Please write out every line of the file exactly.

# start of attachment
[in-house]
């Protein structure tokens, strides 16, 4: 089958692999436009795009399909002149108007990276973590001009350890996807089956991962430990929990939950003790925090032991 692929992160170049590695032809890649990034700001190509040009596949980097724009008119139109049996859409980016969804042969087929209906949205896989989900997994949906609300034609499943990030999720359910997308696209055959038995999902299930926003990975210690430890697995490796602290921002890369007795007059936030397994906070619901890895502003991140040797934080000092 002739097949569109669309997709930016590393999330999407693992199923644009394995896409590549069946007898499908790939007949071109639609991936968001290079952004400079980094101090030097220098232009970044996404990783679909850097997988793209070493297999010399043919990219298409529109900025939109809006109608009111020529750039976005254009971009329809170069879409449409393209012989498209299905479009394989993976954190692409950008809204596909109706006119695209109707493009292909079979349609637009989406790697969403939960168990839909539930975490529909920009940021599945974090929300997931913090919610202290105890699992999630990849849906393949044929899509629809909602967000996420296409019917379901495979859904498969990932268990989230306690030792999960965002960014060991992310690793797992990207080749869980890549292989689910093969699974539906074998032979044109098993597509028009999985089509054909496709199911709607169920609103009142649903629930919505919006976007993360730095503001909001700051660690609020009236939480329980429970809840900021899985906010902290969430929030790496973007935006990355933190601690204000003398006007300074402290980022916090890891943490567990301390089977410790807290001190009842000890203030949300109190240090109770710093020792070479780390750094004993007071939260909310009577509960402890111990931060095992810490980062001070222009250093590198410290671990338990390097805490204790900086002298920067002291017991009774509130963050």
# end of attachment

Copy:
[in-house]
């Protein structure tokens, strides 16, 4: 089958692999436009795009399909002149108007990276973590001009350890996807089956991962430990929990939950003790925090032991 692929992160170049590695032809890649990034700001190509040009596949980097724009008119139109049996859409980016969804042969087929209906949205896989989900997994949906609300034609499943990030999720359910997308696209055959038995999902299930926003990975210690430890697995490796602290921002890369007795007059936030397994906070619901890895502003991140040797934080000092 002739097949569109669309997709930016590393999330999407693992199923644009394995896409590549069946007898499908790939007949071109639609991936968001290079952004400079980094101090030097220098232009970044996404990783679909850097997988793209070493297999010399043919990219298409529109900025939109809006109608009111020529750039976005254009971009329809170069879409449409393209012989498209299905479009394989993976954190692409950008809204596909109706006119695209109707493009292909079979349609637009989406790697969403939960168990839909539930975490529909920009940021599945974090929300997931913090919610202290105890699992999630990849849906393949044929899509629809909602967000996420296409019917379901495979859904498969990932268990989230306690030792999960965002960014060991992310690793797992990207080749869980890549292989689910093969699974539906074998032979044109098993597509028009999985089509054909496709199911709607169920609103009142649903629930919505919006976007993360730095503001909001700051660690609020009236939480329980429970809840900021899985906010902290969430929030790496973007935006990355933190601690204000003398006007300074402290980022916090890891943490567990301390089977410790807290001190009842000890203030949300109190240090109770710093020792070479780390750094004993007071939260909310009577509960402890111990931060095992810490980062001070222009250093590198410290671990338990390097805490204790900086002298920067002291017991009774509130963050």